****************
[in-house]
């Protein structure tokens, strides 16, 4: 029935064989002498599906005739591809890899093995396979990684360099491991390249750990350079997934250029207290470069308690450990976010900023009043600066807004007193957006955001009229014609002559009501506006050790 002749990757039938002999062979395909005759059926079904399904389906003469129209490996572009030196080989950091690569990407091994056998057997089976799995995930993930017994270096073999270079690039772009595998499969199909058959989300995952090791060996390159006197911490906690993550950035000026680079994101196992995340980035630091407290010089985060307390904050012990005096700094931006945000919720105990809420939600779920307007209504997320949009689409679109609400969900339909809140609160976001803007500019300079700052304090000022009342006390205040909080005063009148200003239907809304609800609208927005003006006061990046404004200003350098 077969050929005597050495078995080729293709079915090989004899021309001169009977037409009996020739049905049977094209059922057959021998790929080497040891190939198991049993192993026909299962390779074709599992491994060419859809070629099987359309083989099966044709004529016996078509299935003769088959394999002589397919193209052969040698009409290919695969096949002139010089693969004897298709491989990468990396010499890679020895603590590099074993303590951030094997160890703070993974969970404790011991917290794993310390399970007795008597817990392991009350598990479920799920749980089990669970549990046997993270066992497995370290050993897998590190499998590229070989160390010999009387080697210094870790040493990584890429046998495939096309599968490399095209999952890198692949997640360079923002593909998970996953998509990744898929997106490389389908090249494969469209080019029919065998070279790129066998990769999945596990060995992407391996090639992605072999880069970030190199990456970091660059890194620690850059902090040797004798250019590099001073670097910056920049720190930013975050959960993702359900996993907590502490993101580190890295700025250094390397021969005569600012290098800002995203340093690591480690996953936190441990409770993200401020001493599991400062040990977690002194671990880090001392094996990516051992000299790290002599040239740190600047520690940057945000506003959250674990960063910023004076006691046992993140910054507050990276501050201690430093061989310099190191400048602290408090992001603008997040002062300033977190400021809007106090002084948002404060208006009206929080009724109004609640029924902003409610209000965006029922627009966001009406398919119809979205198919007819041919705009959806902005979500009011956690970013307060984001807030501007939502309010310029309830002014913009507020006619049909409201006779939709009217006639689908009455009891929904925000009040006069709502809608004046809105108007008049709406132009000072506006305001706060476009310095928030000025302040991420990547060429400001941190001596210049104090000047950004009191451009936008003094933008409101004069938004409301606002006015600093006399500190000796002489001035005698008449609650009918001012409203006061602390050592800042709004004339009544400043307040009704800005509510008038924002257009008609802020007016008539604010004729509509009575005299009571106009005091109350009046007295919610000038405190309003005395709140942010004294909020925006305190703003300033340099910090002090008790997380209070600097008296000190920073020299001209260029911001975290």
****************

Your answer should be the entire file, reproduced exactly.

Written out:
[in-house]
């Protein structure tokens, strides 16, 4: 029935064989002498599906005739591809890899093995396979990684360099491991390249750990350079997934250029207290470069308690450990976010900023009043600066807004007193957006955001009229014609002559009501506006050790 002749990757039938002999062979395909005759059926079904399904389906003469129209490996572009030196080989950091690569990407091994056998057997089976799995995930993930017994270096073999270079690039772009595998499969199909058959989300995952090791060996390159006197911490906690993550950035000026680079994101196992995340980035630091407290010089985060307390904050012990005096700094931006945000919720105990809420939600779920307007209504997320949009689409679109609400969900339909809140609160976001803007500019300079700052304090000022009342006390205040909080005063009148200003239907809304609800609208927005003006006061990046404004200003350098 077969050929005597050495078995080729293709079915090989004899021309001169009977037409009996020739049905049977094209059922057959021998790929080497040891190939198991049993192993026909299962390779074709599992491994060419859809070629099987359309083989099966044709004529016996078509299935003769088959394999002589397919193209052969040698009409290919695969096949002139010089693969004897298709491989990468990396010499890679020895603590590099074993303590951030094997160890703070993974969970404790011991917290794993310390399970007795008597817990392991009350598990479920799920749980089990669970549990046997993270066992497995370290050993897998590190499998590229070989160390010999009387080697210094870790040493990584890429046998495939096309599968490399095209999952890198692949997640360079923002593909998970996953998509990744898929997106490389389908090249494969469209080019029919065998070279790129066998990769999945596990060995992407391996090639992605072999880069970030190199990456970091660059890194620690850059902090040797004798250019590099001073670097910056920049720190930013975050959960993702359900996993907590502490993101580190890295700025250094390397021969005569600012290098800002995203340093690591480690996953936190441990409770993200401020001493599991400062040990977690002194671990880090001392094996990516051992000299790290002599040239740190600047520690940057945000506003959250674990960063910023004076006691046992993140910054507050990276501050201690430093061989310099190191400048602290408090992001603008997040002062300033977190400021809007106090002084948002404060208006009206929080009724109004609640029924902003409610209000965006029922627009966001009406398919119809979205198919007819041919705009959806902005979500009011956690970013307060984001807030501007939502309010310029309830002014913009507020006619049909409201006779939709009217006639689908009455009891929904925000009040006069709502809608004046809105108007008049709406132009000072506006305001706060476009310095928030000025302040991420990547060429400001941190001596210049104090000047950004009191451009936008003094933008409101004069938004409301606002006015600093006399500190000796002489001035005698008449609650009918001012409203006061602390050592800042709004004339009544400043307040009704800005509510008038924002257009008609802020007016008539604010004729509509009575005299009571106009005091109350009046007295919610000038405190309003005395709140942010004294909020925006305190703003300033340099910090002090008790997380209070600097008296000190920073020299001209260029911001975290």